Bumble Bee is "getting in on the snacking trend," VP of Sales Dan Gerlach told IntraFish.

The packaging has changed -- the previously named "ready to eat" tuna and crackers combo is now titled "Snack on the Run" and the company is playing with new, exciting flavors, too.

Check out the video here.

--Avani Nadkarni

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Monday, March 7, 2:24 pm EST

Ocean Wise starts small-scale assessments

The Monterey Bay Aquarium Seafood Watch assesses larger fisheries, but for smaller ones are often overlooked.

Canadian-based NGO Ocean Wise recently "started assessing smaller fisheries who are not on Seafood Watch's radar," said Ocean Wise Coordinator Claire Li.

Last year, the organization conducted sustainability assessments of the giant Pacific octopus fishery and gooseneck barnacle fishery, which "are important to local markets and should be assessed as well."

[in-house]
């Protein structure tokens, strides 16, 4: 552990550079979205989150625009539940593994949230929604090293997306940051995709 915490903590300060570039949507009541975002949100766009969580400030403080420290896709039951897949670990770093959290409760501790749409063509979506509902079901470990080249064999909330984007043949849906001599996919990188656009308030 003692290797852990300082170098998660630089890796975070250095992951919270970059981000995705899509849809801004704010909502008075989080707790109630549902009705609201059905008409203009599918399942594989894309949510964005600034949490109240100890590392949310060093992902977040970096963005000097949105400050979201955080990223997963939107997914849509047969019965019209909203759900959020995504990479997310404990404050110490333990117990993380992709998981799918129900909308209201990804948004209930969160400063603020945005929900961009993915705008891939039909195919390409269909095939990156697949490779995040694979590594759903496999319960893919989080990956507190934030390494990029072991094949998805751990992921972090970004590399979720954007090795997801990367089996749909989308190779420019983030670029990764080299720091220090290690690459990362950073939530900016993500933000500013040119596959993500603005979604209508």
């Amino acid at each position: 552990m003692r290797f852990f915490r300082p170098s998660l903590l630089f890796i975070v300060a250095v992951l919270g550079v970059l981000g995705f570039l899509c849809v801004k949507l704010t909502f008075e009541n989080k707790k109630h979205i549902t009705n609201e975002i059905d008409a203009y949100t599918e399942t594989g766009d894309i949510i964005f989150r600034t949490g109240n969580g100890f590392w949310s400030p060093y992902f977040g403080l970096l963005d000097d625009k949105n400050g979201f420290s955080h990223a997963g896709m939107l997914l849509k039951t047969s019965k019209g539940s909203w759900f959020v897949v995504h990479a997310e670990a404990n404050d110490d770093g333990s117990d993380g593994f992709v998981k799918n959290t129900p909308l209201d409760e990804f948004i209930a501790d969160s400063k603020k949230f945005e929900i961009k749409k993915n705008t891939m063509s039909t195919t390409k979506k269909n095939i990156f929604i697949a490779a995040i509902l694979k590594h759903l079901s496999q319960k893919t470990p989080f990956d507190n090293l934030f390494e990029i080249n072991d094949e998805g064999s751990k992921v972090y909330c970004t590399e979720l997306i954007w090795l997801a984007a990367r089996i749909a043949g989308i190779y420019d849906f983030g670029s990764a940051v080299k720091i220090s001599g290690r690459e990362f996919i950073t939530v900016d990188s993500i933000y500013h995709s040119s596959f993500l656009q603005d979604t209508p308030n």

This year, they assessed the Nova Scotia-based Chedabucto Bay northern shrimp fishery and "just released the recommendation (which was green) for that fishery last week," said Li.

--Kim Tran

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Monday, March 7, 2:20 pm EST

French Creek preps for huge launch

Canadian company French Creek Seafood debuted a new product line called Simply West Coast with about 20 items. The value-added product line is produced in British Columbia and was tested in the Canadian market.

"We are ready for a consolidated launch in the United States and are officially launching at the Natural Products Expo West in Anaheim, California, which is this week," said Zac Semeniuk of Simply West Coast.

"We have a few retailers lined up already."